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Scientists Discover Astounding Deep-Sea Sponges With Carnivorous Ways, 'Jaws Of A Great White Shark'
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NEWMARKET, Auckland -- NIWA's Dr Michelle Kelly and a visiting scientist, Professor Jean Vacelet from Centre d'Oceanologie de Marseille, have recently discovered and described three "previously unknown species" of carnivorous sponges from the family Cladorhizidae.

The scientists say that one resembles a "tiny shrub", another has tiny bones that resemble the "jaws of a great white shark", and the third like "crochet-hooks". They were discovered in the deep waters off New Zealand and Macquarie Island, an Australian sub-Antarctic territory.

Marine scientists are often discovering species that have never been seen before.

"We search the seabed looking for new and interesting things. The first two carnivorous sponges have been found only in one location," says Dr Kelly.

"New Zealand is a centre of biodiversity for marine sponges," she adds. "New Zealand is probably the most diverse region in the world for these carnivorous sponges and they are on isolated seamounts that could be at risk of dredging."

Professors Jean Vacelet and Nicole Boury-Esnault made the first discovery of a carnivorous sponge only 16 years ago – in 1995 – in submarine caves in the Mediterranean Sea.

Since scientists started looking at biodiversity in this region, Dr Kelly has discovered about 37 species that she and Professor Vacelet think might also be carnivorous, "and there are probably plenty more out there!".

These three new and "astoundingly unique" species were found in the depths and darkness between 1000 and 2700 metres underwater.

The scientists named the first of these Cladorhizidae finds Abyssocladia carcharias sp. nov. The species name carcharias means "sharply pointed", and the spicules resemble the jaws of the great white shark, Carcharodon carcharias. Abyssocladia carcharias was found 1071 metres underwater on Monowai Seamount in the Kermadec Volcanic Arc. The "jaws"-like spicules have "never been seen before, neither in living nor fossil sponges."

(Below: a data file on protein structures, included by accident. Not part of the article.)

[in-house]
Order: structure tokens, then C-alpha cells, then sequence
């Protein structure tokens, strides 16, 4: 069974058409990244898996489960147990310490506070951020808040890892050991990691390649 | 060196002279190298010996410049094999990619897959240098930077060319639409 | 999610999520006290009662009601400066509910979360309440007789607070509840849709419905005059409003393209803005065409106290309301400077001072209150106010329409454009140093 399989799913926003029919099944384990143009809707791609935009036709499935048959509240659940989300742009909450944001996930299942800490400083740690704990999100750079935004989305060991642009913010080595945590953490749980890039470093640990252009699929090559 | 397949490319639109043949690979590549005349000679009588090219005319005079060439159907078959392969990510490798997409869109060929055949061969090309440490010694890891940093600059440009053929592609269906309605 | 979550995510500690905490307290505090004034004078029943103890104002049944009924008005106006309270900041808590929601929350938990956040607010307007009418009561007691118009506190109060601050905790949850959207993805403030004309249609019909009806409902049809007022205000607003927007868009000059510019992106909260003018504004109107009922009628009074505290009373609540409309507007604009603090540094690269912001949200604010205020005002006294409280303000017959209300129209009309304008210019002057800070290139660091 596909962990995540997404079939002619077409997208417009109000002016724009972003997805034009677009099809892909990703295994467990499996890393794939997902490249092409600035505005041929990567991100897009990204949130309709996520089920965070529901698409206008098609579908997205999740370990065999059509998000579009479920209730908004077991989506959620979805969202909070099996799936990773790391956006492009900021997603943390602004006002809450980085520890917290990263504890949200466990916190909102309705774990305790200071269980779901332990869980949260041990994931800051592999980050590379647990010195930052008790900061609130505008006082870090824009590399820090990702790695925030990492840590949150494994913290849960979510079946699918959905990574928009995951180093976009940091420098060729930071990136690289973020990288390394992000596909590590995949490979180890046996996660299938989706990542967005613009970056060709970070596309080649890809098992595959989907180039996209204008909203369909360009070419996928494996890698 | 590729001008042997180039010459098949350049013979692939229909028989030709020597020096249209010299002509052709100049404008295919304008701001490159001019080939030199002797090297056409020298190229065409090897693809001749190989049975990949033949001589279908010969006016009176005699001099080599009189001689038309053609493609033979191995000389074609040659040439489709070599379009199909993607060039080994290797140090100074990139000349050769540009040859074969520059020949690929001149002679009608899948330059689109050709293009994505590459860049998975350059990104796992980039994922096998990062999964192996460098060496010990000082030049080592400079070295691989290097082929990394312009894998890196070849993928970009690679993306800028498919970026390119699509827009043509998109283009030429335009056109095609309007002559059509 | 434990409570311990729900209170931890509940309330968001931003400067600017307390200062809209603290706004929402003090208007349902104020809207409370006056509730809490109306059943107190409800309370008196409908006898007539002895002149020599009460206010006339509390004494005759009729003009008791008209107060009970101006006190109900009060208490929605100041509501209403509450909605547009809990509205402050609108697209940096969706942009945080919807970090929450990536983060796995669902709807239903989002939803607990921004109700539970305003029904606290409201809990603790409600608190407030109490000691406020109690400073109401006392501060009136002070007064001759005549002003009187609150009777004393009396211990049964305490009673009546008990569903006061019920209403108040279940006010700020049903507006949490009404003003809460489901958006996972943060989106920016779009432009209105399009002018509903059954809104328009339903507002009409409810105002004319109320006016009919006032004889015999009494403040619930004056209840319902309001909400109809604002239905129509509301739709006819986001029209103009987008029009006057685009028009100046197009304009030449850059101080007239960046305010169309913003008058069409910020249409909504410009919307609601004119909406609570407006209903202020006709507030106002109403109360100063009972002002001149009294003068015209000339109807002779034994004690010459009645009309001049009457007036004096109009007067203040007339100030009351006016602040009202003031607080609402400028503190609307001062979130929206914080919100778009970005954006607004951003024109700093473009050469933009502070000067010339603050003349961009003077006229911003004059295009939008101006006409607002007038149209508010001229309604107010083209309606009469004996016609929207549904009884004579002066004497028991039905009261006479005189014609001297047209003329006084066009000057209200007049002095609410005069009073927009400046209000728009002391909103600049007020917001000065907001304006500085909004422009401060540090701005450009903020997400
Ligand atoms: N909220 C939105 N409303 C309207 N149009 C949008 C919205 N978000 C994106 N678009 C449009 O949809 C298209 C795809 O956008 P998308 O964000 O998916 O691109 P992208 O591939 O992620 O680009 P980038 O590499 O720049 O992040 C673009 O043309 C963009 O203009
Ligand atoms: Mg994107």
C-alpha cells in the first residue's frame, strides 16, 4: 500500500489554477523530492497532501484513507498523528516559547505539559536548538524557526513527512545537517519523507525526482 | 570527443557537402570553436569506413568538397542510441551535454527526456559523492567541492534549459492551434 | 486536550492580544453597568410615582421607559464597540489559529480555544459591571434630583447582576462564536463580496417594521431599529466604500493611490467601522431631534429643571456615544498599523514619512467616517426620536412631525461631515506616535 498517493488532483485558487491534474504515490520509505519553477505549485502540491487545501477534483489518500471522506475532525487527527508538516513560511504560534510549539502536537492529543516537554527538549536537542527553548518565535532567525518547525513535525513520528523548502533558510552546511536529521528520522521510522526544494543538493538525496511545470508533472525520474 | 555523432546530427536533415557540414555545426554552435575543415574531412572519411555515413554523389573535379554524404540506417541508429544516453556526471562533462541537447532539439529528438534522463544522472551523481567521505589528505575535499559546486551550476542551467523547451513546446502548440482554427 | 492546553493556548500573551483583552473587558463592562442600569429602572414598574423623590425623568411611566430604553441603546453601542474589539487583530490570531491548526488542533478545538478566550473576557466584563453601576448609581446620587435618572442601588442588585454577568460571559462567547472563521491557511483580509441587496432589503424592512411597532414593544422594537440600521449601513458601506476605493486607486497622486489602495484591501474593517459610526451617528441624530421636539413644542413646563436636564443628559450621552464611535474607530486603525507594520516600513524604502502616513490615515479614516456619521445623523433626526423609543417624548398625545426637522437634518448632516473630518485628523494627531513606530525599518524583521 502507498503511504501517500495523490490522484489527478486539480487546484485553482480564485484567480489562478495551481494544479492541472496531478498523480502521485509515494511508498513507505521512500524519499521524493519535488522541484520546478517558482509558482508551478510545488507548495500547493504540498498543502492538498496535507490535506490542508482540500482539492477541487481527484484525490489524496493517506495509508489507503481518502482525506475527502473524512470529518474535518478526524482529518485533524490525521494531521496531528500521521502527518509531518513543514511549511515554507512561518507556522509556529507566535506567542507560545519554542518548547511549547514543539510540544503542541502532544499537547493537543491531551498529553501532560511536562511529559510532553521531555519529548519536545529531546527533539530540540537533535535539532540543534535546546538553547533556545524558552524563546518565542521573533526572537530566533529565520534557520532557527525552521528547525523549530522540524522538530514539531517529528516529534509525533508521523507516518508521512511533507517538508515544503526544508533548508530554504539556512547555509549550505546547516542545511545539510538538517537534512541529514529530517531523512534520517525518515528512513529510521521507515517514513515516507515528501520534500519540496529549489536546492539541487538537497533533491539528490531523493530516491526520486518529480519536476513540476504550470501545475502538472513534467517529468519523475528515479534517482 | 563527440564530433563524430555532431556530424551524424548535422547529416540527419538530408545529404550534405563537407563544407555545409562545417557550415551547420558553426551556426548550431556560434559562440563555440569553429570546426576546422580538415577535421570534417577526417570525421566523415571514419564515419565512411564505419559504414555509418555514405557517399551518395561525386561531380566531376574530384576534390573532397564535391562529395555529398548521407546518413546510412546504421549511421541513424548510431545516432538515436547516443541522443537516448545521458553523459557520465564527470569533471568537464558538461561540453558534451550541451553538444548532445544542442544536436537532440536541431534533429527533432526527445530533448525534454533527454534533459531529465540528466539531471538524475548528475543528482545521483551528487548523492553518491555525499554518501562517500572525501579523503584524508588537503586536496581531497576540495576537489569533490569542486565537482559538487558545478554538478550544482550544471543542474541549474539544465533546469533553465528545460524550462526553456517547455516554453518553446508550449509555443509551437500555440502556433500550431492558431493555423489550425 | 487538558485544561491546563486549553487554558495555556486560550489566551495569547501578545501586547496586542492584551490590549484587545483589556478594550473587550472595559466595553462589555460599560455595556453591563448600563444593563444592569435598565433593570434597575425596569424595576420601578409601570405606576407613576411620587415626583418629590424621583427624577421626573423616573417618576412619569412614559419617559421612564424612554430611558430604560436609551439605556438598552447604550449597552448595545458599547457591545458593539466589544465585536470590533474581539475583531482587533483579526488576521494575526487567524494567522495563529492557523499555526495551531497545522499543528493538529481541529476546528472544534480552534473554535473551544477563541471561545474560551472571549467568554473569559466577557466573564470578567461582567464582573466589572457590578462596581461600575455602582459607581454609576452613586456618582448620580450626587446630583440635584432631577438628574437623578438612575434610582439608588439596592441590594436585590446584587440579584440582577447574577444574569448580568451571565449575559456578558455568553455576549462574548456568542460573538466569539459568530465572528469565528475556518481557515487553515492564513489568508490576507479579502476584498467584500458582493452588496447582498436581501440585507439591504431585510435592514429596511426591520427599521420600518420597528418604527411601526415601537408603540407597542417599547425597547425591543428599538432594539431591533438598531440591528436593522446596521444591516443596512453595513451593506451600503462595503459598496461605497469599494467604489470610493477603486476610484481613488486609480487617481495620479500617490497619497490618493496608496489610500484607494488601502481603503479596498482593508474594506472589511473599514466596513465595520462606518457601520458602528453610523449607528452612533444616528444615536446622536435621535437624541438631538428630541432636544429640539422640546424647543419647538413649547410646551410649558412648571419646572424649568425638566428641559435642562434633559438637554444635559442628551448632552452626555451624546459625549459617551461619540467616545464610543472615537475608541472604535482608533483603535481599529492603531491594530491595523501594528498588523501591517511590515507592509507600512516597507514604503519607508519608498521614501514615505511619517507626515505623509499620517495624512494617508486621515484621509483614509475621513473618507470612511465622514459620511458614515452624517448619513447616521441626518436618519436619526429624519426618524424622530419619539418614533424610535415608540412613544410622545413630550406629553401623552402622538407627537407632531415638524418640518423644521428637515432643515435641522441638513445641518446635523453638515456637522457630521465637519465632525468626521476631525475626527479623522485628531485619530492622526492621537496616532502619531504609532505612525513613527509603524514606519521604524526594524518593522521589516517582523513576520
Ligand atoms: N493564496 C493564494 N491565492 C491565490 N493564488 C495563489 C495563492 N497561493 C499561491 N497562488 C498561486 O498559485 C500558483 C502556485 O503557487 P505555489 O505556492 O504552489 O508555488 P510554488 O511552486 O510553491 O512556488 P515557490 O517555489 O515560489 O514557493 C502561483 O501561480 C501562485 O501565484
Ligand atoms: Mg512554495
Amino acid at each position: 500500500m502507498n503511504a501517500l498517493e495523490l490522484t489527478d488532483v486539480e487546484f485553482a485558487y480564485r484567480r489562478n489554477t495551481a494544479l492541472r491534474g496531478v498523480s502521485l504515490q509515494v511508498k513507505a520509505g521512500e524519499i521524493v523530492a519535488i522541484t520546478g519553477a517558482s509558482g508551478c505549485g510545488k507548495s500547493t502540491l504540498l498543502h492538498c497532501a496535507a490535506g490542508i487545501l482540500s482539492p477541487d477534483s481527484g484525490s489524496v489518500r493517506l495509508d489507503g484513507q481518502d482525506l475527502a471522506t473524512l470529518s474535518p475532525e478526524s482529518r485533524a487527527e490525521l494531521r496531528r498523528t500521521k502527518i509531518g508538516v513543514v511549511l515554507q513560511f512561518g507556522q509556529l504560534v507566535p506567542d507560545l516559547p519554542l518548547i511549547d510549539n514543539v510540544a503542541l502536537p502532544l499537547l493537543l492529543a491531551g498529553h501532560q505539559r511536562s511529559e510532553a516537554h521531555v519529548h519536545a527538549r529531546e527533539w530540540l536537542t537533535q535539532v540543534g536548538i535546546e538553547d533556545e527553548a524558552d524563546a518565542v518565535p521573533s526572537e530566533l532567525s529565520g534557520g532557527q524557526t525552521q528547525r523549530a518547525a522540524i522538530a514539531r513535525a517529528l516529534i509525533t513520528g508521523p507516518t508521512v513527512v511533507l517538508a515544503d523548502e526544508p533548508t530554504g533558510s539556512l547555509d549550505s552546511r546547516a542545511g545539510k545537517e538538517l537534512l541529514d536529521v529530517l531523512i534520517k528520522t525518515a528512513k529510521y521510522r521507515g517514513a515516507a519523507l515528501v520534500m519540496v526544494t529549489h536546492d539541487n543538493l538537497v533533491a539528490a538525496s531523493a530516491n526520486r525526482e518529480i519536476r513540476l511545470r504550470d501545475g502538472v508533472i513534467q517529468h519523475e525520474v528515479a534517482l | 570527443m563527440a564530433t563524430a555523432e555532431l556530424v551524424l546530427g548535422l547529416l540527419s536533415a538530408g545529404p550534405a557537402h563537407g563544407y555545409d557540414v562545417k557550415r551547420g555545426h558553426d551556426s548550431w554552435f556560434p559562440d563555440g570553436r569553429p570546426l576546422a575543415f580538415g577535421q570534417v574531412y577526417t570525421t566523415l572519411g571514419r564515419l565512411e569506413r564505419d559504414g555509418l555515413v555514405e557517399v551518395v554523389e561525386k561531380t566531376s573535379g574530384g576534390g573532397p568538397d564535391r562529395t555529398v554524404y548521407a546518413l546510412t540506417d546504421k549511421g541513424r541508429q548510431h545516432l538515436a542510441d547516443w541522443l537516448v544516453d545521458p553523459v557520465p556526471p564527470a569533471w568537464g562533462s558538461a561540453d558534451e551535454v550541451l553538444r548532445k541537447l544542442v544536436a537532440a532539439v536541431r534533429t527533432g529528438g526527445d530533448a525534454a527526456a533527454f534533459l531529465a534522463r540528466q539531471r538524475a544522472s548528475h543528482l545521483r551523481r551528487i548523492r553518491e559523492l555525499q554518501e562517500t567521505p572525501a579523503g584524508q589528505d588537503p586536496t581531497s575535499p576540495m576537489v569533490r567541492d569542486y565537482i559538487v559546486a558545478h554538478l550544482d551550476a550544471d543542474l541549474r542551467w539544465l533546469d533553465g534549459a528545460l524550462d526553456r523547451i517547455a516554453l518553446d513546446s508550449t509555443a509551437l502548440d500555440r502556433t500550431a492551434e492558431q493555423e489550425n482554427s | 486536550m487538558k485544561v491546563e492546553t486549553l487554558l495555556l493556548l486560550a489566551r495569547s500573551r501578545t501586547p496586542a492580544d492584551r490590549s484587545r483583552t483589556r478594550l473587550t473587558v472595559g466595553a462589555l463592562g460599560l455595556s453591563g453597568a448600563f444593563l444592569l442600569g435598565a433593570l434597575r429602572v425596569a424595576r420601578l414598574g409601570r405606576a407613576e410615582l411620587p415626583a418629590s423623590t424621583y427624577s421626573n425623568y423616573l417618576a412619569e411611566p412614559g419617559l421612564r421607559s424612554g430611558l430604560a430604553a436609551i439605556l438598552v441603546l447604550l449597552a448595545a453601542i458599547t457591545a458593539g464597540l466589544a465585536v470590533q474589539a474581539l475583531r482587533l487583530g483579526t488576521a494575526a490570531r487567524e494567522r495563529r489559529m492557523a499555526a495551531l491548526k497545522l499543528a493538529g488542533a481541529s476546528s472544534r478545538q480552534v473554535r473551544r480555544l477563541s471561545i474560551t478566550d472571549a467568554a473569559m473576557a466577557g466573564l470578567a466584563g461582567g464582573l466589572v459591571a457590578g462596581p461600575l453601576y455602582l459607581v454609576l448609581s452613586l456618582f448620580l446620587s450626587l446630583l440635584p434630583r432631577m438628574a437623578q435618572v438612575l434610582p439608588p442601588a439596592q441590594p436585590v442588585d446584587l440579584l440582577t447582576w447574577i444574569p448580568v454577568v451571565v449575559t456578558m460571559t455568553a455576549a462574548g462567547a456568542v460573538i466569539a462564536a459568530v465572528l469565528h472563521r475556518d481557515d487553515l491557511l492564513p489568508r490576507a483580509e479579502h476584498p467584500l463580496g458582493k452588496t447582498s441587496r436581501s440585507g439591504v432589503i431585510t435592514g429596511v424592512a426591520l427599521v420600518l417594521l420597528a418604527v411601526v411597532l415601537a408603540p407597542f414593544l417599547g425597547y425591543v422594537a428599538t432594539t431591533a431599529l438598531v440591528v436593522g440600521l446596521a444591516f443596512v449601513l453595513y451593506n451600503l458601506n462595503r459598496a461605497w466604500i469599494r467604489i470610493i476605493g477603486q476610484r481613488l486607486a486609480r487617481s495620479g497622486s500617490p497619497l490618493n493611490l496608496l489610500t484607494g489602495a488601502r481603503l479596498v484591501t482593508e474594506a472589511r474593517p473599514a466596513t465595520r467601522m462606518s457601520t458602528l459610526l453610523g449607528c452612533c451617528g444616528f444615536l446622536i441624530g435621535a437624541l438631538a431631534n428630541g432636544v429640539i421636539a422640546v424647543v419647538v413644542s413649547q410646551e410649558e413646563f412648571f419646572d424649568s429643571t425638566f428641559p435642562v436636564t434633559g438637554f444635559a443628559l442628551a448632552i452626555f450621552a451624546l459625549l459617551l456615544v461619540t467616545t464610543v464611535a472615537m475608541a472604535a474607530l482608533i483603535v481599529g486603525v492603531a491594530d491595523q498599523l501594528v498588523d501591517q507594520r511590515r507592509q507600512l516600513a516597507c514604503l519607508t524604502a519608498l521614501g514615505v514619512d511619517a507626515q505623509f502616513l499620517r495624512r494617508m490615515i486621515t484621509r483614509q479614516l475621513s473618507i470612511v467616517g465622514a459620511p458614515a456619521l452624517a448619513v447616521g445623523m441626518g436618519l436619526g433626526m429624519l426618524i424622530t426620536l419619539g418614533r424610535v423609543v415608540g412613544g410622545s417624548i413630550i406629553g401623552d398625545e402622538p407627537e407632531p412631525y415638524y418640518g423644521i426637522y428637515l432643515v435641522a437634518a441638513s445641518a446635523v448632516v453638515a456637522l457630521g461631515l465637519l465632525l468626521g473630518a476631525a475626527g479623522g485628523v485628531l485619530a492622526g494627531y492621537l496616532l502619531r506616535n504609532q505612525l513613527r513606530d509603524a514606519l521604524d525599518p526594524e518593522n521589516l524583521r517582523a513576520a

The second astounding find, Asbestopluma (Asbestopluma) anisoplacochela sp. nov., from the southern-most end of the Three Kings Ridge, is a tiny stalk with filaments arising from it.

"In addition to the normal forms of tiny spicules, the species has spicules that resemble a crochet hook," says Dr Kelly. Like the jaws spicules, these sponge crochet hooks (termed anisoplacochelae) are unprecedented - having never been seen before.

The third find, Asbestopluma (Asbestopluma) desmophora sp. nov., was discovered at Cavalli Seamounts off the North Island's northeast coast, Hikurangi Plateau to the east of the North Island, the Chatham Rise extending east from the South Island (all part of the New Zealand EEZ), and on Macquarie Ridge (in Australia's EEZ). It is an erect branching sponge that looks like a shrub with a twisted stem with feathers on the ends of its branches. The interesting thing with this species is that it has silica blobs (desmas) that look like amoeba packed like a jigsaw into the base of the sponge.

These specimens were collected as part of the NIWA research programme, funded by the Ministry for Innovation and Science, Land Information New Zealand Oceans 20/20 programme, Ministry of Fisheries and GNS Science.

Views expressed in this article do not necessarily reflect those of UnderwaterTimes.com, its staff or its advertisers.

Reader Comments

1 person has commented so far. cloud add your comment

20 MICRONS IS HUGE!!!!!!
   comment# 1   - Izzy · ROSEAU · Dec 15, 2011 @ 5:16pm
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